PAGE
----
On the rise: the demand for polymers, disinfectants, reagents and medical gases will increase

We expect the demand for Polymers, Disinfectants, Reagants and Medical Gases to increase throughout the crisis. The answer to ”why?” you will find in the following paragraphs.

Polymers

  • Polypropylene (PP) are used to produce for key personal protective equipment such as face masks, surgical gowns and antibacterial wipes
  • Polyethylene (PE) is extensively used for food and equipment packaging
  • Polycarbonate (PC) and polymethyl methacrylate (PMMA) for clear protective screens
  • Polyvinyl chloride (PVC), used in the medical sector to produce medical tubing, blood and intravenous bags, pipes and vinyl siding and sometimes also for medical glove production.
  • Latex/Nitrile Rubber for medical glove production

Disinfectants

  • Alcohol for disinfectants: IPA, Ethanol, n-propanol
  • Hydrogen peroxide disinfection of medical instruments
  • Hypochlorite solutions for disinfectants and surfactants for soaps and other cleaning products

Others

  • Raw materials, such as glycerin, gelling agents such as carbomer, preservatives, biocides and plasticizers

Reagents and chemicals used for COVID-19 testing

  • Chemicals for RNA extraction: such as Tris, EDTA, chloride salts, TRIzol and raw materials for PBS solution, TE Buffer, and Lysis Buffer and other
  • Chemicals virus transportation media, such as: chloride salts, D-Glucose, Gentamicin sulfate, magnesium sulfate and other

Medical gases

  • As Covid-19 can affect the respiratory system, the demand for oxygen gas and medicinal gas mixture has increased with the number of patients being treated with supplemental oxygen via masks

Which solutions are the industry proposing?

In times where supply and demand tend to get out of balance, the right matchmaking is an essential success factor for the industry to be able to operate. On CheMondis we have established separate areas on the marketplace that service particularly the need for disinfectants and testing materials (RNA extraction and virus transportation media).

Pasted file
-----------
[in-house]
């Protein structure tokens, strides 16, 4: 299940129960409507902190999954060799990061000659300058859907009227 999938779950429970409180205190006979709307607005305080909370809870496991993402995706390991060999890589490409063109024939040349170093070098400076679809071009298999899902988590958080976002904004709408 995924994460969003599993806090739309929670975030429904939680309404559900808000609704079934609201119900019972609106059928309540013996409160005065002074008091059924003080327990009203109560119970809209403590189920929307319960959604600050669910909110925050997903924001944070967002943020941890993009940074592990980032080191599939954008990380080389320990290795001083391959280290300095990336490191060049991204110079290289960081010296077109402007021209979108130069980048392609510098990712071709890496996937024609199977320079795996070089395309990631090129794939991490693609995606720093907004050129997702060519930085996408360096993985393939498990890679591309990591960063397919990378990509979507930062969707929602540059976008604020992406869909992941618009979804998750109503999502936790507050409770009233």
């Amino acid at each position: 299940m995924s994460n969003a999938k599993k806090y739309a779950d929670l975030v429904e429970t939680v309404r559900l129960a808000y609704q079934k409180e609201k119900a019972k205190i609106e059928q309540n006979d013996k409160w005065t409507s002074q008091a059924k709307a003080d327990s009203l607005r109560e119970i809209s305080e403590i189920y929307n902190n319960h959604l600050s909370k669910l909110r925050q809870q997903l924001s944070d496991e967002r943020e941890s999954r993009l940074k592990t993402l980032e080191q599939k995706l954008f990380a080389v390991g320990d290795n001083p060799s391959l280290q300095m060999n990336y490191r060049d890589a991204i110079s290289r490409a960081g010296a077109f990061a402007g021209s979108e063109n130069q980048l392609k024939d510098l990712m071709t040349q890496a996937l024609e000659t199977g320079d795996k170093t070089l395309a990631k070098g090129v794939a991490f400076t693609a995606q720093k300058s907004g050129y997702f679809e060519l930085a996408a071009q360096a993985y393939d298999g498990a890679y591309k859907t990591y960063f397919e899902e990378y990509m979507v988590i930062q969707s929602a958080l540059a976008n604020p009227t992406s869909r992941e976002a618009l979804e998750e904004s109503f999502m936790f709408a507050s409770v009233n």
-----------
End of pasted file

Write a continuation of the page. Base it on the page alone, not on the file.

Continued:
The large need for disinfectants has also affected chemical regulations. To increase the manufacturing and supply of disinfectants on the European market, the European Chemicals Agency (ECHA) is supporting EU/EEA authorities to apply derogations from the normal authorization requirement for biocidal products.

Companies looking to quickly access the market with their disinfectants that contain an already approved active substance can apply for time-limited derogations from the standard product authorization requirements in situations where there is a threat to public health. [5]

In a nutshell

The chemical industry is affected in various ways by Covid-19. Some segments will be severely affected, while others will almost boom. In order to ensure the health of humanity, the entire chemical industry is working at full speed to combat supply bottlenecks and difficulties in the value chain.

Now it is up to you

What are your first experiences with the current crises? Do you have the same experience on the future like we have? Leave a comment below and let us know.

Thanks for taking the time to read the CheMondis Blog. 

[1] The European Chemical Industry. (2020). Facts & Figures of the European chemical industry.
[2] Independent Commodity Intelligence Services. (2020). Petrochemicals to recover slowly after the coronavirus outbreak.
[3] Reuters. (2020): Germany’s chemical association cuts production forecast due to coronavirus.
[4] Roland Berger. (2020): Latest update of our corona economic impact series.
[5] ECHA. (2020). Speeding up the supply of disinfectants.